Tre is undoubtedly the best of the three. It is the most mature (despite the fact I would’ve said the most Dookie-sounding one would be the best – that’s Uno, by the way), there are no cheap songs, everything is thought out, grown up, and it’s also by far the most accomplished, which is weird, considering the fact that Tre was meant to be a messy hangover. Musically it’s very similar to American Idiot or 21st Century Breakdown.
Track 5, “X-Kid”, is definitely the best on the album, and probably the best on the trilogy in my eyes. It’s got a gorgeous, clear guitar riff throughout, accompanied by some properly brilliant lyrics and vocals, until the chorus, when everything kicks in. Truly, truly brilliant. Another memorable track is “Dirty Rotten Bastards” which is 2012s “Jesus of Suburbia”, build up of various song into one (six minute, as opposed to nine) epic. It begins with a mocking Yeah-yeah-yeah chant, before going into a brilliant sea shanty, christmas carol-y verse, and then becomes more aggressive as the song (or is that songs) goes on, with some great riffs and one moment with some properly great bass playing.
“Brutal Love”, our opening track, is a slow, jazz-y number (think “Last Night on Earth” but with a guitar pattern instead of a piano) which quickly picks up the pace and the aggression of the instruments as the song progresses. “Drama Queen” is a dreary acoustic track, with some bell action going on as it progresses. Durable. “Missing You” and “Walk Away” both stand out as the two most forgettable tracks on the album. Both repeating their titles throughout, neither too catchy or with extremely enticing lyrics/instruments, but they’re both enjoyable. “Amanda” is a fast paced track, more pop-punk, more like something you’d find on Uno, and probably the only track on the album that would seem out of place on American Idiot or 21st Century Breakdown. It’s still good, but can get annoying an repetitive if you hear it too many times.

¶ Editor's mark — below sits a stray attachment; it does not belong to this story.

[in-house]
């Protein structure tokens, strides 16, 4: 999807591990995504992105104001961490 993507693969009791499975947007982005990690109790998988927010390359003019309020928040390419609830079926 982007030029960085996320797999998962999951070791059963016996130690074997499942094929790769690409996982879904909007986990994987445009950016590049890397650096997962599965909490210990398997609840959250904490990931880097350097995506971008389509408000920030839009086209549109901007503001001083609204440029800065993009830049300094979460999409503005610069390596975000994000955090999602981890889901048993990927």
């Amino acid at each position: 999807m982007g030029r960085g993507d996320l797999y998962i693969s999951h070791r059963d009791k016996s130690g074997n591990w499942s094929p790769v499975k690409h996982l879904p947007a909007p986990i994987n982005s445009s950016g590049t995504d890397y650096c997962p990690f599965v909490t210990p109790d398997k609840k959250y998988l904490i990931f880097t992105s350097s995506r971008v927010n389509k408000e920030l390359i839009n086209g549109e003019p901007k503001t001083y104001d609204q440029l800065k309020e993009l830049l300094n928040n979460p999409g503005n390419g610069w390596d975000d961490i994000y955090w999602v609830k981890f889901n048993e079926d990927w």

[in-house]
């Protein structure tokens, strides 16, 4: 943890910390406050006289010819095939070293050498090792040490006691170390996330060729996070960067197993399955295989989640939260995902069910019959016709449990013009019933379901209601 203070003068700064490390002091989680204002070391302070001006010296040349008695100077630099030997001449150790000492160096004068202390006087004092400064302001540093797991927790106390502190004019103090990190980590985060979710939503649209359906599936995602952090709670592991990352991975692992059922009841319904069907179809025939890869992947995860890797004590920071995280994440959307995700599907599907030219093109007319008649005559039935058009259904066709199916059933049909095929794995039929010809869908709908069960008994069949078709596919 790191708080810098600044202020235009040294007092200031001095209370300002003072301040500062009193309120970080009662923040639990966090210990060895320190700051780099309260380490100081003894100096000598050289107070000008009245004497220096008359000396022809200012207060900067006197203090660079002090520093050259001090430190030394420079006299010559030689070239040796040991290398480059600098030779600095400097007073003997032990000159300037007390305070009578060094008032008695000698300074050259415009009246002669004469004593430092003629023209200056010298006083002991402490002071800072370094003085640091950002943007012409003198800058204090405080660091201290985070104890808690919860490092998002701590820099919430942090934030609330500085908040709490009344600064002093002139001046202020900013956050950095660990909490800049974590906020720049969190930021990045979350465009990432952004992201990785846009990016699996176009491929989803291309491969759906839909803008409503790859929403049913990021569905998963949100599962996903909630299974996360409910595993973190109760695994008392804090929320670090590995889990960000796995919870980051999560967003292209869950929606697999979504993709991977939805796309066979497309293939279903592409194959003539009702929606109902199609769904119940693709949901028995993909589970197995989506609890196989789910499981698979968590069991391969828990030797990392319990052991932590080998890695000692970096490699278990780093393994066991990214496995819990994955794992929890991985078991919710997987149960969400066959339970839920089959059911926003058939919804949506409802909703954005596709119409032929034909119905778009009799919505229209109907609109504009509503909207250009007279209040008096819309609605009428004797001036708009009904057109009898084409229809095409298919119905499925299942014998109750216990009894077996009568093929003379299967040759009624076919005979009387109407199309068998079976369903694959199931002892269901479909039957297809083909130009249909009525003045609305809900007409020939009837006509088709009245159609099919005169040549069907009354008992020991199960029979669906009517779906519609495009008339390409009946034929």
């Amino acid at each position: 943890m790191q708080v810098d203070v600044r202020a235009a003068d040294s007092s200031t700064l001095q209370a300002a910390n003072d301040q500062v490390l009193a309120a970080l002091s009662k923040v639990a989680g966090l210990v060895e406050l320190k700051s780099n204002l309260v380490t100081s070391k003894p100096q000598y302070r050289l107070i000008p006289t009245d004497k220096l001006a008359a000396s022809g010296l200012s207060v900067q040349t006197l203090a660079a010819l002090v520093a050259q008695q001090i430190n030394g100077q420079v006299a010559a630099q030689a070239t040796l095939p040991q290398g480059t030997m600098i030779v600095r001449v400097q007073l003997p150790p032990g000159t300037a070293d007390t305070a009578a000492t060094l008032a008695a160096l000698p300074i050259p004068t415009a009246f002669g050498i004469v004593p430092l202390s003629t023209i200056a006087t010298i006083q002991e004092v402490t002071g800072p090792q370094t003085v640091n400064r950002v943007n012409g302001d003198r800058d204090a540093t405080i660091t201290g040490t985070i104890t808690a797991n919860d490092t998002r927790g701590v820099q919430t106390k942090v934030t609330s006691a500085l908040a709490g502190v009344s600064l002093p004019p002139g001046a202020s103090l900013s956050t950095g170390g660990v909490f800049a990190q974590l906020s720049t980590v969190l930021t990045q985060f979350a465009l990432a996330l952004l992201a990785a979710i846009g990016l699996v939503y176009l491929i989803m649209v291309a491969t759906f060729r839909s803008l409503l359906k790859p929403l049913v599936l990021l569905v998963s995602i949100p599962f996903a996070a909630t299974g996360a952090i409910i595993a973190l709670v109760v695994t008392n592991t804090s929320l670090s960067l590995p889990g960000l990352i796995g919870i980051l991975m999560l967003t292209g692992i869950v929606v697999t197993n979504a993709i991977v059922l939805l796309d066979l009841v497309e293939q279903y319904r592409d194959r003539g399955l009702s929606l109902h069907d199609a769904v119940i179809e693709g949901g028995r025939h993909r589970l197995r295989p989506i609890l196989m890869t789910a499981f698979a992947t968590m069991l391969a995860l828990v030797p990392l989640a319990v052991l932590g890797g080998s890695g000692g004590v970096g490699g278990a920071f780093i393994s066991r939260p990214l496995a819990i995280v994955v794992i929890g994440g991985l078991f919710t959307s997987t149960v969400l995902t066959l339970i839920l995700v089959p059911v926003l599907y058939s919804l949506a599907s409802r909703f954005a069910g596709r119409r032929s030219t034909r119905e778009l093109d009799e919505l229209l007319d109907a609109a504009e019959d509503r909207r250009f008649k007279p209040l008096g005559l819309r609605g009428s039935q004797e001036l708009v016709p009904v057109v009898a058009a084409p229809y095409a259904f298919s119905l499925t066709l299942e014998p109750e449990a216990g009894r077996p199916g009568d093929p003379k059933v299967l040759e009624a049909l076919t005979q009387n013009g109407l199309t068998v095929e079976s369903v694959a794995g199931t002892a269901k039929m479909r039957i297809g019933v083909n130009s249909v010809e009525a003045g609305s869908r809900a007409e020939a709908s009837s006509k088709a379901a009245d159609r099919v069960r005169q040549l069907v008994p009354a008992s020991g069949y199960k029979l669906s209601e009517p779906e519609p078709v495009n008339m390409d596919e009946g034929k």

“8th Avenue Serenade”, “Sex, Drugs and Violence” and “A Little Boy Named Train” are all very similar, and all very enjoyable. They could be compared to “Letterbomb”, but they’re far less angry. They all have the same kind of opening lick, run over a power chord structure, which runs throughout the songs. The titles are used frequently throughout, and they’re all very catchy. The former should be recognised for it’s oddly worded chorus: “Sex, Drugs, and Violence, English Math and Science”, but then again, Mike Dirnt pops up to sing a great line “I don’t want to be an imbecile, but Jesus made me this way.” “99 Revolutions”, the penultimate track on the album, and, therefore, the trilogy, is a great track, very similar to “The Static Age”, in both the drums-guitar beginning, and extremely similar theme preached by the lyrics. “The Static Age” is more about technology, though, whereas “99 Revolutions” is about the government and political minority. As political as the trilogy gets, and still not very so, especially when compared to recent albums.
Finally, the hangover ends with piano ballad “The Forgotten”. You might recognise it, as apparently it was played during the closing credits of “The Twilight Saga- Breaking Dawn Part 2″. It’s really based around the piano, before jazz drums and slow bass join in, as do some string synths, with a wonderful guitar solo. The vocals really bring out Billie Joe’s passion for the song, and the lyrics, all about loss, and attempting to not let it happen, fit in very well to the musical mood of the track. A great ending to a great album.
And that’s your review. Should you get Uno, Dos, or Tre? Into punk/stuff to move to? Get Uno. You liked American Idiot? Get Tre? Big fan of Green Day? Get all of them. Are you new to Green Day? Get Tre.
No, if you’re new to Green Day, get Dookie.
But maybe I’m wrong.
“Or maybe I’m just dumb.”